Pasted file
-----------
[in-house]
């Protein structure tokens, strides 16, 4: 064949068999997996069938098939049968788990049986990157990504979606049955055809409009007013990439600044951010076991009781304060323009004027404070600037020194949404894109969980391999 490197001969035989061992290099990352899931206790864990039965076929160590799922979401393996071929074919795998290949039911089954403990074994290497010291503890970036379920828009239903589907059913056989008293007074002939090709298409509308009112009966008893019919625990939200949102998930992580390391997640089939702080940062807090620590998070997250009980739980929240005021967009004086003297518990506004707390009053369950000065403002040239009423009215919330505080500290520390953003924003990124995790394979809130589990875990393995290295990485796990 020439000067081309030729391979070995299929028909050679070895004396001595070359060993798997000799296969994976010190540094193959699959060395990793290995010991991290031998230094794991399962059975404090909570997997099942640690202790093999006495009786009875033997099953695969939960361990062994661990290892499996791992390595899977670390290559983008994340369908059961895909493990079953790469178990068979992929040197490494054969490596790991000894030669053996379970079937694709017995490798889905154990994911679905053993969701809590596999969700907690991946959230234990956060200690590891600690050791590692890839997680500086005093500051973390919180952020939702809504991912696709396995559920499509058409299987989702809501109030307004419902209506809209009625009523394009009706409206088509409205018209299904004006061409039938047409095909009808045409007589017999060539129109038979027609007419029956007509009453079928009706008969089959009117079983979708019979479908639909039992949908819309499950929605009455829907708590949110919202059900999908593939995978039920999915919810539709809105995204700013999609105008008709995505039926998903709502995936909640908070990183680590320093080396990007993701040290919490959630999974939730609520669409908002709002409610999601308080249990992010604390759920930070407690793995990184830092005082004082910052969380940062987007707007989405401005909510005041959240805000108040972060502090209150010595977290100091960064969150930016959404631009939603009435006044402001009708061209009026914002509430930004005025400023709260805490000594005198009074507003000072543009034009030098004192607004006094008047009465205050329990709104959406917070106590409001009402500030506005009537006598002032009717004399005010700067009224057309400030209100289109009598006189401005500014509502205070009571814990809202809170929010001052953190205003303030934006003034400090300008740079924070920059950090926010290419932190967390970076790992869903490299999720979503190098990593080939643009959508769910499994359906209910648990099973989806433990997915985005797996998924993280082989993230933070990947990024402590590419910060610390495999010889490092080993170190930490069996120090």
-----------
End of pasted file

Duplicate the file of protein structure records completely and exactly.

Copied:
[in-house]
């Protein structure tokens, strides 16, 4: 064949068999997996069938098939049968788990049986990157990504979606049955055809409009007013990439600044951010076991009781304060323009004027404070600037020194949404894109969980391999 490197001969035989061992290099990352899931206790864990039965076929160590799922979401393996071929074919795998290949039911089954403990074994290497010291503890970036379920828009239903589907059913056989008293007074002939090709298409509308009112009966008893019919625990939200949102998930992580390391997640089939702080940062807090620590998070997250009980739980929240005021967009004086003297518990506004707390009053369950000065403002040239009423009215919330505080500290520390953003924003990124995790394979809130589990875990393995290295990485796990 020439000067081309030729391979070995299929028909050679070895004396001595070359060993798997000799296969994976010190540094193959699959060395990793290995010991991290031998230094794991399962059975404090909570997997099942640690202790093999006495009786009875033997099953695969939960361990062994661990290892499996791992390595899977670390290559983008994340369908059961895909493990079953790469178990068979992929040197490494054969490596790991000894030669053996379970079937694709017995490798889905154990994911679905053993969701809590596999969700907690991946959230234990956060200690590891600690050791590692890839997680500086005093500051973390919180952020939702809504991912696709396995559920499509058409299987989702809501109030307004419902209506809209009625009523394009009706409206088509409205018209299904004006061409039938047409095909009808045409007589017999060539129109038979027609007419029956007509009453079928009706008969089959009117079983979708019979479908639909039992949908819309499950929605009455829907708590949110919202059900999908593939995978039920999915919810539709809105995204700013999609105008008709995505039926998903709502995936909640908070990183680590320093080396990007993701040290919490959630999974939730609520669409908002709002409610999601308080249990992010604390759920930070407690793995990184830092005082004082910052969380940062987007707007989405401005909510005041959240805000108040972060502090209150010595977290100091960064969150930016959404631009939603009435006044402001009708061209009026914002509430930004005025400023709260805490000594005198009074507003000072543009034009030098004192607004006094008047009465205050329990709104959406917070106590409001009402500030506005009537006598002032009717004399005010700067009224057309400030209100289109009598006189401005500014509502205070009571814990809202809170929010001052953190205003303030934006003034400090300008740079924070920059950090926010290419932190967390970076790992869903490299999720979503190098990593080939643009959508769910499994359906209910648990099973989806433990997915985005797996998924993280082989993230933070990947990024402590590419910060610390495999010889490092080993170190930490069996120090």